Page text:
“Recalling the Treaties of Peace between the State of Israel and the Arab Republic of Egypt and between the State of Israel and the Hashemite Kingdom of Jordan, and committed to working together to realize a negotiated solution to the Israeli-Palestinian conflict that meets the legitimate needs and aspirations of both peoples, and to advance comprehensive Middle East peace, stability and prosperity; Emphasizing the belief that the normalization of Israeli and Emirati relations is in the interest of both peoples and contributes to the cause of peace in the Middle East and the world; Expressing deep appreciation to the United States for its profound contribution to this historic achievement;….”

Of course, these accords engineered by the White House have been condemned by the Palestinian national movement and other anti-imperialist states and organizations. Algeria, which has been a staunch supporter of the SADR, rejected the decision by Morocco to partially normalize relations with Israel. Hamas, a leading Palestinian resistance organization , has strongly objected to the decisions by Morocco, Sudan and the Gulf Monarchies.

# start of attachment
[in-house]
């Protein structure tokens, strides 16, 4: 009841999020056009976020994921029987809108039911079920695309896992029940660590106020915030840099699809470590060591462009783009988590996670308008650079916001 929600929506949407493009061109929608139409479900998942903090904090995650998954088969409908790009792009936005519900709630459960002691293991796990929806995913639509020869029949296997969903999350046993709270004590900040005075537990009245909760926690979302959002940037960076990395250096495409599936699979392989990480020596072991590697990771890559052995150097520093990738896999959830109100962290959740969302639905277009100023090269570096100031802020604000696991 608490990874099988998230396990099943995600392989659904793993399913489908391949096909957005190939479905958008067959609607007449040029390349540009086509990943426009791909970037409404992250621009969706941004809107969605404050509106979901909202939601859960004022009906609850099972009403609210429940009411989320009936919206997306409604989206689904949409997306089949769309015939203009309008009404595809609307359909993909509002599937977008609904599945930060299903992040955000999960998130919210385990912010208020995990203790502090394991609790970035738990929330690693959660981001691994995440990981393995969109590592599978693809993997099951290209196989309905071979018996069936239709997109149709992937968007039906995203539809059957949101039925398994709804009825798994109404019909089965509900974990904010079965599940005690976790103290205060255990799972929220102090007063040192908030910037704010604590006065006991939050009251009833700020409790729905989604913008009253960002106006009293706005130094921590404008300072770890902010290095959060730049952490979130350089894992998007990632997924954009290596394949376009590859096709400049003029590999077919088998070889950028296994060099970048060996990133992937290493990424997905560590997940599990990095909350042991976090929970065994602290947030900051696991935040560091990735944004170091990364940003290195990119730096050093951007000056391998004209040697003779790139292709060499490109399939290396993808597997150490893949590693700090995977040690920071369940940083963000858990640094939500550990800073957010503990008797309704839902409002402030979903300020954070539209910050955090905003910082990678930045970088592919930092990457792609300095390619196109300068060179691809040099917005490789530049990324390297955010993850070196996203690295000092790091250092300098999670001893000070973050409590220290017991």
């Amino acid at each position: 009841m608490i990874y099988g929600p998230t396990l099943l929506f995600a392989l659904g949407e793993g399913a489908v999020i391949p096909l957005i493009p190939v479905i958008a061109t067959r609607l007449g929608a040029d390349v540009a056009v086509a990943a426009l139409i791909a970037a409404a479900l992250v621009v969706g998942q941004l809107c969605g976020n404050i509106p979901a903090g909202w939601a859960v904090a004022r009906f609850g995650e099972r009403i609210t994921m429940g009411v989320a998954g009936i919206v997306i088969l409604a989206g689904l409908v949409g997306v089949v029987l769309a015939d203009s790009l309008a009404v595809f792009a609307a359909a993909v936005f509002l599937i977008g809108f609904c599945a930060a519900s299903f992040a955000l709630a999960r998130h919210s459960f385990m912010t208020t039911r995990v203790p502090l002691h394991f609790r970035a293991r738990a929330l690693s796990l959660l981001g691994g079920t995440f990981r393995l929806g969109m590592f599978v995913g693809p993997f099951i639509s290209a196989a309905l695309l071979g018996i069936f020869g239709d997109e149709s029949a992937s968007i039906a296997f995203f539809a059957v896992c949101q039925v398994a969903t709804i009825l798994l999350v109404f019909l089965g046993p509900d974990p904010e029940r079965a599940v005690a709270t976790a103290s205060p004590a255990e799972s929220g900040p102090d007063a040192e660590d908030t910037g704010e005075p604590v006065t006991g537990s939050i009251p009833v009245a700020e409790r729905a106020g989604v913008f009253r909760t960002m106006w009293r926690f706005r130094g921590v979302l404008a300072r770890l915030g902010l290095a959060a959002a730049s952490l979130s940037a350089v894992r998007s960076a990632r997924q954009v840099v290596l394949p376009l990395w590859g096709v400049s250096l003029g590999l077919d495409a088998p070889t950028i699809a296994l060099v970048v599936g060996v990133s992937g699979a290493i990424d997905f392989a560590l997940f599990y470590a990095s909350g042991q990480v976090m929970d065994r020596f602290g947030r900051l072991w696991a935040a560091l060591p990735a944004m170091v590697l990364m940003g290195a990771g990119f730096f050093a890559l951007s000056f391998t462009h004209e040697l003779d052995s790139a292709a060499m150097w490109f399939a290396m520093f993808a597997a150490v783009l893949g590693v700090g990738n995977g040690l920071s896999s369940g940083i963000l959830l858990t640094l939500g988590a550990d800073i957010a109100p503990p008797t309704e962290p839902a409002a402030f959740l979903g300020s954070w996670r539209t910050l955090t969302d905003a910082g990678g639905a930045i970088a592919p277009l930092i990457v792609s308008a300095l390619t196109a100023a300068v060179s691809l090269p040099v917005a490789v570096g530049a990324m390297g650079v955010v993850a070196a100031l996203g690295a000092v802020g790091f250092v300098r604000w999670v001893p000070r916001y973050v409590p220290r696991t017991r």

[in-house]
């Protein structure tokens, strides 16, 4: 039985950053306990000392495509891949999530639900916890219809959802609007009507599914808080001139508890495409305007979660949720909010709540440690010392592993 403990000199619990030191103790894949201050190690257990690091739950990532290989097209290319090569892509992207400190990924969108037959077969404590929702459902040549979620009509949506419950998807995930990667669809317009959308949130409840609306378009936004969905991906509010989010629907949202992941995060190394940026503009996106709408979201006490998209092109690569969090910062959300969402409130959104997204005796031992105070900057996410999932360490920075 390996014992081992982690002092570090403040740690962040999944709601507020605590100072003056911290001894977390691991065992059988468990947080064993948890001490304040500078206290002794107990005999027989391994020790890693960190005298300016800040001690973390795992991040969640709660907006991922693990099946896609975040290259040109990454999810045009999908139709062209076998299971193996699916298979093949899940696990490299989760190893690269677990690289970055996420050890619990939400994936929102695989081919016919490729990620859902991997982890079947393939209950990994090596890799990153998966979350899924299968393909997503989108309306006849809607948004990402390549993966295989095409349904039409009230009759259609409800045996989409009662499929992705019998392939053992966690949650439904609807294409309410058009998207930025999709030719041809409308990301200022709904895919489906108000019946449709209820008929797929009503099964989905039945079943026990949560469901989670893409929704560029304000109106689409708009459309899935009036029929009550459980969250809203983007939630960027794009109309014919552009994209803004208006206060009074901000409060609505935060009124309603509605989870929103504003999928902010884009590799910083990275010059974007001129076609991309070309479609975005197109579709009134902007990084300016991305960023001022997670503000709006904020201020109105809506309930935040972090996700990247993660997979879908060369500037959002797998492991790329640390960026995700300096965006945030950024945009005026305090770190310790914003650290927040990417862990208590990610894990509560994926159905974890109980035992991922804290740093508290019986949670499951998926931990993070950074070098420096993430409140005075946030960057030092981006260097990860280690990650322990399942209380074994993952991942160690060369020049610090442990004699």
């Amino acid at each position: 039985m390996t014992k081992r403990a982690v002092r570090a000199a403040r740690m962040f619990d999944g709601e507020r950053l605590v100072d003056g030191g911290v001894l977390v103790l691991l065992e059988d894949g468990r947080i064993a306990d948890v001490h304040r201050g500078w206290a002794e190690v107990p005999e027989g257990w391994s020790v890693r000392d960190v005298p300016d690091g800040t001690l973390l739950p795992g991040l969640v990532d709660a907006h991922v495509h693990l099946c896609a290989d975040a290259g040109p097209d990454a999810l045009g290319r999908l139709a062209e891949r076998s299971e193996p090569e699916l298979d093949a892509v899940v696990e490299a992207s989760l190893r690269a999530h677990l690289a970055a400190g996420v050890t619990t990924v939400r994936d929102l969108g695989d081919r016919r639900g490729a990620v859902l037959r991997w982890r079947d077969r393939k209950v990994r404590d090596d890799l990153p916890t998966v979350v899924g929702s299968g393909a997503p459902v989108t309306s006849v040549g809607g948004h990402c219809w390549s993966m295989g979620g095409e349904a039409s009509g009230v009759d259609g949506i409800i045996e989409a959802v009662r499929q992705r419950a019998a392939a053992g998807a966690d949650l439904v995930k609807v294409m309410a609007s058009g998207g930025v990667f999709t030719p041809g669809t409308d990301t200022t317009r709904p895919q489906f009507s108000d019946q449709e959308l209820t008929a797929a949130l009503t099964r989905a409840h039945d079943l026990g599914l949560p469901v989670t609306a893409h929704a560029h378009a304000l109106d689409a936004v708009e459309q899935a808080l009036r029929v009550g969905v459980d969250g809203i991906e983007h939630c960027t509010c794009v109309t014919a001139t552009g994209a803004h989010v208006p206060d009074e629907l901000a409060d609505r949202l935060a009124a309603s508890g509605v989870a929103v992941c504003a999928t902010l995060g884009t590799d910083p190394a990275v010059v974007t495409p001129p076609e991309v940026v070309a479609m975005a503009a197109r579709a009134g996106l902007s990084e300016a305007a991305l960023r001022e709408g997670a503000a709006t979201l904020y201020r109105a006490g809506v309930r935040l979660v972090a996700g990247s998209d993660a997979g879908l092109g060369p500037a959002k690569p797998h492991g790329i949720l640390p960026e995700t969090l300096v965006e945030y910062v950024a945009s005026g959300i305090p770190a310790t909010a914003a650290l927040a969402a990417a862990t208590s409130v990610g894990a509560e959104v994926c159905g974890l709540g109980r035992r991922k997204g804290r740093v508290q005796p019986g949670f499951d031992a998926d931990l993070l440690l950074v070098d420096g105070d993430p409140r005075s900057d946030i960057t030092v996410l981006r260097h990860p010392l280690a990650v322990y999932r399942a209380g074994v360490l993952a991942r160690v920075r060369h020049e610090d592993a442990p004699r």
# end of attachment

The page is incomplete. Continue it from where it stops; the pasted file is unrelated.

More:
With specific reference to the U.S.-induced deal established between Israel and Morocco, the Washington, D.C.-based Brookings Institution reported that:

“According to the agreement, the two states will resume partial diplomatic ties in the near future, establish direct flights, and promote economic and technological cooperation. However, Morocco has not committed to opening an embassy in Israel (rather, it will open liaison offices, as it had prior to 2002) nor will it establish full diplomatic relations. Within a day of Trump’s announcement, his administration sent notice to Congress about a potential $1 billion arms sale to Morocco — a similar move to the one the administration made following the United Arab Emirates’ normalization with Israel.”